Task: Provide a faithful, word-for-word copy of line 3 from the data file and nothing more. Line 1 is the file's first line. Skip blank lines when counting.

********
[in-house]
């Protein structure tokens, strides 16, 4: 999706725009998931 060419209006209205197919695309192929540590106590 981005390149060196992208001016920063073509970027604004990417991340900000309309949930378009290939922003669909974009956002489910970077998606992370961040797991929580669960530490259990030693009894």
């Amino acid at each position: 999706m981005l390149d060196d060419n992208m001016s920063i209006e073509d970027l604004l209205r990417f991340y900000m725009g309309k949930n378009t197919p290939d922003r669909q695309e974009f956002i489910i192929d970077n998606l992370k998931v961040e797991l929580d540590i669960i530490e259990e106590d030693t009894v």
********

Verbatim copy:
């Amino acid at each position: 999706m981005l390149d060196d060419n992208m001016s920063i209006e073509d970027l604004l209205r990417f991340y900000m725009g309309k949930n378009t197919p290939d922003r669909q695309e974009f956002i489910i192929d970077n998606l992370k998931v961040e797991l929580d540590i669960i530490e259990e106590d030693t009894v």